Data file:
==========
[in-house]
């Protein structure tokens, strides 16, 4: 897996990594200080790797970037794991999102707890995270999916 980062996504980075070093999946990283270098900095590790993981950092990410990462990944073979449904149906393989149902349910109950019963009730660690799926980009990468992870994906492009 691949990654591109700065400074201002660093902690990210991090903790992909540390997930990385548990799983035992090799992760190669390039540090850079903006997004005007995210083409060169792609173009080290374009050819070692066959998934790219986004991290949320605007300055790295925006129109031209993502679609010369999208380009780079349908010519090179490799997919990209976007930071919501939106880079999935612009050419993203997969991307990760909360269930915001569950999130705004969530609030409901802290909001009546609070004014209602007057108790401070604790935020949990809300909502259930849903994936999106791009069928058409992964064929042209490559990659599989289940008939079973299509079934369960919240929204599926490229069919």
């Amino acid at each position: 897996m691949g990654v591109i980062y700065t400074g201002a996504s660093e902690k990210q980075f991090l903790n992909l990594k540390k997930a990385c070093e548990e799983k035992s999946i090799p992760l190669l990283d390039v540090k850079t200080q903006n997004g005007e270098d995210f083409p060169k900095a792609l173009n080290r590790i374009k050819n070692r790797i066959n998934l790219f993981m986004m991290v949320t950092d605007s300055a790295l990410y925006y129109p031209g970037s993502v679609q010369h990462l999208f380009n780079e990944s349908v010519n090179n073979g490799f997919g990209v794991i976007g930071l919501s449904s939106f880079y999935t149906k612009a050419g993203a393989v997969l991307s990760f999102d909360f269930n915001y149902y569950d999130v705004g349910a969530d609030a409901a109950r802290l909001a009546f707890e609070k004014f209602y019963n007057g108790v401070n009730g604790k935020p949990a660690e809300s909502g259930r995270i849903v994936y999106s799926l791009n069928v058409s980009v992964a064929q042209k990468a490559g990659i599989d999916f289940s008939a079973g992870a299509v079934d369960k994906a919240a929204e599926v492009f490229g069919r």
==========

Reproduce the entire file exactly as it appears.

[in-house]
């Protein structure tokens, strides 16, 4: 897996990594200080790797970037794991999102707890995270999916 980062996504980075070093999946990283270098900095590790993981950092990410990462990944073979449904149906393989149902349910109950019963009730660690799926980009990468992870994906492009 691949990654591109700065400074201002660093902690990210991090903790992909540390997930990385548990799983035992090799992760190669390039540090850079903006997004005007995210083409060169792609173009080290374009050819070692066959998934790219986004991290949320605007300055790295925006129109031209993502679609010369999208380009780079349908010519090179490799997919990209976007930071919501939106880079999935612009050419993203997969991307990760909360269930915001569950999130705004969530609030409901802290909001009546609070004014209602007057108790401070604790935020949990809300909502259930849903994936999106791009069928058409992964064929042209490559990659599989289940008939079973299509079934369960919240929204599926490229069919």
């Amino acid at each position: 897996m691949g990654v591109i980062y700065t400074g201002a996504s660093e902690k990210q980075f991090l903790n992909l990594k540390k997930a990385c070093e548990e799983k035992s999946i090799p992760l190669l990283d390039v540090k850079t200080q903006n997004g005007e270098d995210f083409p060169k900095a792609l173009n080290r590790i374009k050819n070692r790797i066959n998934l790219f993981m986004m991290v949320t950092d605007s300055a790295l990410y925006y129109p031209g970037s993502v679609q010369h990462l999208f380009n780079e990944s349908v010519n090179n073979g490799f997919g990209v794991i976007g930071l919501s449904s939106f880079y999935t149906k612009a050419g993203a393989v997969l991307s990760f999102d909360f269930n915001y149902y569950d999130v705004g349910a969530d609030a409901a109950r802290l909001a009546f707890e609070k004014f209602y019963n007057g108790v401070n009730g604790k935020p949990a660690e809300s909502g259930r995270i849903v994936y999106s799926l791009n069928v058409s980009v992964a064929q042209k990468a490559g990659i599989d999916f289940s008939a079973g992870a299509v079934d369960k994906a919240a929204e599926v492009f490229g069919r």